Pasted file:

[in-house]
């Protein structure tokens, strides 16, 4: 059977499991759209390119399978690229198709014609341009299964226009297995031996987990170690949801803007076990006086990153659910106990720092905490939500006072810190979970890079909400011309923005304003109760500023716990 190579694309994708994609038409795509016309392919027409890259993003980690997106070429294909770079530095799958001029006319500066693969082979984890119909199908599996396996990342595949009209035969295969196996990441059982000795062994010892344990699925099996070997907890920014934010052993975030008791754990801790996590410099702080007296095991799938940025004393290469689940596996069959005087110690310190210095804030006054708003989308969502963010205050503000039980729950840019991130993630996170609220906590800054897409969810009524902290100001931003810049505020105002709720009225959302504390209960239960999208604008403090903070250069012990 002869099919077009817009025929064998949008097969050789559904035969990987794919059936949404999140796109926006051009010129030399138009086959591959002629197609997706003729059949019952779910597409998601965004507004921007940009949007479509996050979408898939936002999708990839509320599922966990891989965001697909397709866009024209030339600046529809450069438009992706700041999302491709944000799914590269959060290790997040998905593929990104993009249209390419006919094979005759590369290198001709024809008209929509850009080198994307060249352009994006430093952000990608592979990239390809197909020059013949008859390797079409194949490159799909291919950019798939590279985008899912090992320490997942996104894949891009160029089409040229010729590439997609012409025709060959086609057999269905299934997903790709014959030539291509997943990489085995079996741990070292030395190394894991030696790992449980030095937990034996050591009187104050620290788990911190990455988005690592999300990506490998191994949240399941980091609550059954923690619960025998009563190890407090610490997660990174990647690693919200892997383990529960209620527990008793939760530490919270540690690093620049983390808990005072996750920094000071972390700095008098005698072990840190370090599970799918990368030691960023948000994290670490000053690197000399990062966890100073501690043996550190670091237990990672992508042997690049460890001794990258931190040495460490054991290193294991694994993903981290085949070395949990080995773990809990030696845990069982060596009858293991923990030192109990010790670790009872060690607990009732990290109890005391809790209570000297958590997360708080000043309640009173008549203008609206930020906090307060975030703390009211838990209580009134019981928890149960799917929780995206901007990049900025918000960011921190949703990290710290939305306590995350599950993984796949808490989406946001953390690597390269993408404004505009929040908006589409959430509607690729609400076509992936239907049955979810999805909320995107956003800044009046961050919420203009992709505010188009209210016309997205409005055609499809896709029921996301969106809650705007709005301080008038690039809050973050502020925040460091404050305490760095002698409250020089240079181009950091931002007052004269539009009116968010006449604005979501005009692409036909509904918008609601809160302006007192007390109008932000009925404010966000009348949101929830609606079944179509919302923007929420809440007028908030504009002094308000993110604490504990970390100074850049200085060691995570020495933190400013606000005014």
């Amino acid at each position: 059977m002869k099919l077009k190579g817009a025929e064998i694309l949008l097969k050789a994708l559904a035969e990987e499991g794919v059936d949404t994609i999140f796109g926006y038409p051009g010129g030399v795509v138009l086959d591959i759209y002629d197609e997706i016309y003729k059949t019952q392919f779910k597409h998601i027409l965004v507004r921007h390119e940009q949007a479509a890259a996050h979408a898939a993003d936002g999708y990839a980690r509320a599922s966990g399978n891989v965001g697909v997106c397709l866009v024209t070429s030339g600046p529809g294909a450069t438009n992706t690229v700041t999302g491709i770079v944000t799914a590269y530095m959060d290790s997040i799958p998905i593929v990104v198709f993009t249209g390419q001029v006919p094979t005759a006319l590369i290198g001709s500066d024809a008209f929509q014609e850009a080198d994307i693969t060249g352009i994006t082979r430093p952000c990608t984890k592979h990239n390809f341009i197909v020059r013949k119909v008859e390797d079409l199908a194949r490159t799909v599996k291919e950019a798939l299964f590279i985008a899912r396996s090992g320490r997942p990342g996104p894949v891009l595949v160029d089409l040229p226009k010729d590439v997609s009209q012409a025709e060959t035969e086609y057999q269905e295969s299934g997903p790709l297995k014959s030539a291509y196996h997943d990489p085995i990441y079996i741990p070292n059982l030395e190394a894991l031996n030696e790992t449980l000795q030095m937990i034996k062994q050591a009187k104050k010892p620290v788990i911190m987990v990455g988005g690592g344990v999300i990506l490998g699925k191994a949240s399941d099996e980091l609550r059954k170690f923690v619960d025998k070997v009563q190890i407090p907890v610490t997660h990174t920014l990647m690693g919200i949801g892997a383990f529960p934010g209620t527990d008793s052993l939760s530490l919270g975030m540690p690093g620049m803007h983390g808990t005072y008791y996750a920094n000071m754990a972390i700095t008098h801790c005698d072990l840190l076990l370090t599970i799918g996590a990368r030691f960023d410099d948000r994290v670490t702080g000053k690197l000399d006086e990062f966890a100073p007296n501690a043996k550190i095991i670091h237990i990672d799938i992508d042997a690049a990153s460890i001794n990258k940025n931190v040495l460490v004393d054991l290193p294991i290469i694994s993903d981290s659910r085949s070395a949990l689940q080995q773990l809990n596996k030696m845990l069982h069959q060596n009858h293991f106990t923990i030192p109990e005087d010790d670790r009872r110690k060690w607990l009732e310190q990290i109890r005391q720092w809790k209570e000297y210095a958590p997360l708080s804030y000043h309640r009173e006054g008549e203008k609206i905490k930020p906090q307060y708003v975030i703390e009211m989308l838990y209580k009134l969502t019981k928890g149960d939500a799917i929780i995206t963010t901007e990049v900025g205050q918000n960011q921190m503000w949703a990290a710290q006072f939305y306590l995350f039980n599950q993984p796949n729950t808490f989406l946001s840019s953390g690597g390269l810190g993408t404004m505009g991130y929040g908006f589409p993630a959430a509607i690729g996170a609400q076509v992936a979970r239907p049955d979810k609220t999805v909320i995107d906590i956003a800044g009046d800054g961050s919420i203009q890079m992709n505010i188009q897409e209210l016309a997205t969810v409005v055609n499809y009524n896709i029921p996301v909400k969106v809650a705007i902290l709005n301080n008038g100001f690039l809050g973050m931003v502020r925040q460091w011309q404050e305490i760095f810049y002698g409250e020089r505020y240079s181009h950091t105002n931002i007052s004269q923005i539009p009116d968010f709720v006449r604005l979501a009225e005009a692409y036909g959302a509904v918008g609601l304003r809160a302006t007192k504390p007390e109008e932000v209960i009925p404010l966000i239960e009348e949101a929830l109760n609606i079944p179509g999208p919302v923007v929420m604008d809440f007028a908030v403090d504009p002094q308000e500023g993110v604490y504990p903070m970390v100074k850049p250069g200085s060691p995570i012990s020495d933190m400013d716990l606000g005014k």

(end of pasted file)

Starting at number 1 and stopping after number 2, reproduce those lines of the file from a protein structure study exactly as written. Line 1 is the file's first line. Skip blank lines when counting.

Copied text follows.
[in-house]
């Protein structure tokens, strides 16, 4: 059977499991759209390119399978690229198709014609341009299964226009297995031996987990170690949801803007076990006086990153659910106990720092905490939500006072810190979970890079909400011309923005304003109760500023716990 190579694309994708994609038409795509016309392919027409890259993003980690997106070429294909770079530095799958001029006319500066693969082979984890119909199908599996396996990342595949009209035969295969196996990441059982000795062994010892344990699925099996070997907890920014934010052993975030008791754990801790996590410099702080007296095991799938940025004393290469689940596996069959005087110690310190210095804030006054708003989308969502963010205050503000039980729950840019991130993630996170609220906590800054897409969810009524902290100001931003810049505020105002709720009225959302504390209960239960999208604008403090903070250069012990 002869099919077009817009025929064998949008097969050789559904035969990987794919059936949404999140796109926006051009010129030399138009086959591959002629197609997706003729059949019952779910597409998601965004507004921007940009949007479509996050979408898939936002999708990839509320599922966990891989965001697909397709866009024209030339600046529809450069438009992706700041999302491709944000799914590269959060290790997040998905593929990104993009249209390419006919094979005759590369290198001709024809008209929509850009080198994307060249352009994006430093952000990608592979990239390809197909020059013949008859390797079409194949490159799909291919950019798939590279985008899912090992320490997942996104894949891009160029089409040229010729590439997609012409025709060959086609057999269905299934997903790709014959030539291509997943990489085995079996741990070292030395190394894991030696790992449980030095937990034996050591009187104050620290788990911190990455988005690592999300990506490998191994949240399941980091609550059954923690619960025998009563190890407090610490997660990174990647690693919200892997383990529960209620527990008793939760530490919270540690690093620049983390808990005072996750920094000071972390700095008098005698072990840190370090599970799918990368030691960023948000994290670490000053690197000399990062966890100073501690043996550190670091237990990672992508042997690049460890001794990258931190040495460490054991290193294991694994993903981290085949070395949990080995773990809990030696845990069982060596009858293991923990030192109990010790670790009872060690607990009732990290109890005391809790209570000297958590997360708080000043309640009173008549203008609206930020906090307060975030703390009211838990209580009134019981928890149960799917929780995206901007990049900025918000960011921190949703990290710290939305306590995350599950993984796949808490989406946001953390690597390269993408404004505009929040908006589409959430509607690729609400076509992936239907049955979810999805909320995107956003800044009046961050919420203009992709505010188009209210016309997205409005055609499809896709029921996301969106809650705007709005301080008038690039809050973050502020925040460091404050305490760095002698409250020089240079181009950091931002007052004269539009009116968010006449604005979501005009692409036909509904918008609601809160302006007192007390109008932000009925404010966000009348949101929830609606079944179509919302923007929420809440007028908030504009002094308000993110604490504990970390100074850049200085060691995570020495933190400013606000005014």